On the other side, R&B – by whatever name it is going by – also still seems fairly unmixed, though perhaps less so than rock, depending on how you define it.  Britain seems to regularly throw out soul singers of often tremendous talent who happen to be white. Amy Winehouse is of course the obvious example, but there’s also Adele – currently topping charts all over (and check out her NPR Tiny Desk concert) – and Duffy, who made a big splash a couple of years back with the single “Mercy” from her album Rockferry.

Leaving aside international hip hop, the R&B and rock scenes in the US seem less multiracial now than they promised to be back in the 1970s, when you had bands like Sly and War.  Of course, I could be completely wrong – there are so many bands out there doing so much that it is impossible to keep up with it all these days.  But when you look at what is big and obvious, you don’t see too many bands like Sly & The Family Stone. So this is kind of my pet peeve and I won’t keep flogging it, at least right now, but rather dish up the track I am spinning, that’s got me grinning, just at the moment.

Sly & The Family Stone, “If You Want Me to Stay” – from Fresh (1973)

Coming as it did on the heels of the utterly whacked There’s a Riot Goin’ On, 1973’s Fresh surprised a lot of Sly fans by actually living up to its name. The weariness and paranoia of Riot are totally missing in action, replaced by a relaxed optimism that seems to shine from every note of tracks like “If You Want Me to Stay” and “In Time.” The band–newly buttressed by the rhythm section of Rusty Allen and Andy Newmark–plays it loose and funky, and Sly’s oddball sense of humor resurfaces on a cover of Doris Day’s “Que Sera, Sera (Whatever Will Be, Will Be).” Sadly, Sly would never again make a record even half as fresh as Fresh.

For more…

Filed under: Song of the Day, ,

King Kong and Max Steiner Films at The Castro, Jul 29-Aug 4

You may not know the name Max Steiner, but if you like old movies you know his work. Steiner wrote the scores for more than 300 films, including some of the most famous of Hollywood’s Golden Age. He was nominated for the Academy Award 24 times over the course of his four-decade career, and won three times – for The Informer (1935), Now, Voyager (1942), and Since You Went Away (1944).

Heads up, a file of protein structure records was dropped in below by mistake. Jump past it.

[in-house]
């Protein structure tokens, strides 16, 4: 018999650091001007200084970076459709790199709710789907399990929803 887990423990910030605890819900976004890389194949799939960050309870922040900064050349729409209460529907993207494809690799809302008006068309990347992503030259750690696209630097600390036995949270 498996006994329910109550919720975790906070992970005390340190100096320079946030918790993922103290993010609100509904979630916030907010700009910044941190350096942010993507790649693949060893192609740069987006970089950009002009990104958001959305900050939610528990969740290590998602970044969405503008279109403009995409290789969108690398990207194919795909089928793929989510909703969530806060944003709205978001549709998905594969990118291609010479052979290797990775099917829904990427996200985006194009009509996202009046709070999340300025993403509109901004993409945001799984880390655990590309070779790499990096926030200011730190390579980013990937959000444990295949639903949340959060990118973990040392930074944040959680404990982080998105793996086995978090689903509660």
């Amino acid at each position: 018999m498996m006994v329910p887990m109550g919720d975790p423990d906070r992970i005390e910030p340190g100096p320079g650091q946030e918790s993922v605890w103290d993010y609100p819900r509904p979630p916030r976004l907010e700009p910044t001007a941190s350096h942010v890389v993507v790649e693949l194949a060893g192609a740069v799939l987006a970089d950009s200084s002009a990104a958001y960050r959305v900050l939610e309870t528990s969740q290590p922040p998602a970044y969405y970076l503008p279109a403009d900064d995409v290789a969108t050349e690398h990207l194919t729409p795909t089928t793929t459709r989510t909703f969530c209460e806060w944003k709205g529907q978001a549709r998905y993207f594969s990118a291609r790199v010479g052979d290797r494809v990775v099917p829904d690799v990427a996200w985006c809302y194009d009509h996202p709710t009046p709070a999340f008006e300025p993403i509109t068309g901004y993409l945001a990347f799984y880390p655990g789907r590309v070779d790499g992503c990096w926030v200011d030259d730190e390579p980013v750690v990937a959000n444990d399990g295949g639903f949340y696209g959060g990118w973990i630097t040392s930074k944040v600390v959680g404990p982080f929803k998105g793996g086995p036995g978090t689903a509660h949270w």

Beginning this Friday, July 29, San Francisco’s Castro Theater is featuring a one-week retrospective of films with scores by Max Steiner:

Jul 29 – Mildred Pierce / The Letter
Jul 30 – Casablanca / The Treasure of the Sierra Madre – with Humphrey Bogart
Jul 31 – Gone with the Wind
Aug 1 – Now, Voyager / Dark Victory – with Bette Davis
Aug 2 – White Heat / Angels with Dirty Faces – with James Cagney
Aug 3 – The Big Sleep / Key Largo – Humphrey Bogart again
Aug 4 – King Kong / The Searchers – a strange pairing, but both wonderful

King Kong is a fitting film to end the Castro’s tribute to Steiner. His score wasn’t nominated for an Oscar (the film wasn’t nominated in any category) and he wasn’t even given screen credit for it, but it is one of the most significant scores in the history of motion picture soundtracks. Steiner was given a large budget for the time, and the music was a key component of the film’s success – a success that saved the studio, RKO, from bankruptcy. Although he’d already scored more than 50 films, his work on King Kong was something new and special, and it ushered in a new era in the scoring of films. In this and his other work in the 1930s, Steiner, along with another Austrian emigre composer working in Hollywood, Erich Wolfgang Korngold, largely defined what we now think of as a film score.

I’ve seen King Kong at the Castro and it’s an experience not to be missed – a great old movie – one of the greatest – in a great old movie theater, like it would have shown in when it was first released.

For more…

Filed under: Movies, , ,

Reality aims to please

Barefoot people walking through a field holding clarinets saxophones

Sometimes reality goes the extra distance to live up to our dreams

or possibly a scene from a colorized middle-period Woody Allen movie.

See more pictures from this series at Photo Booth: Eye on Culture: Norfolk Chamber Music Festival : The New Yorker.

Filed under: Feel Good, , ,

Song of the Day: “Foux du Fafa” by Flight of the Conchords

In honor of all the French accents heard around San Francisco this last week…

Flight of the Conchords, “Foux du Fafa” – from Flight Of The Conchords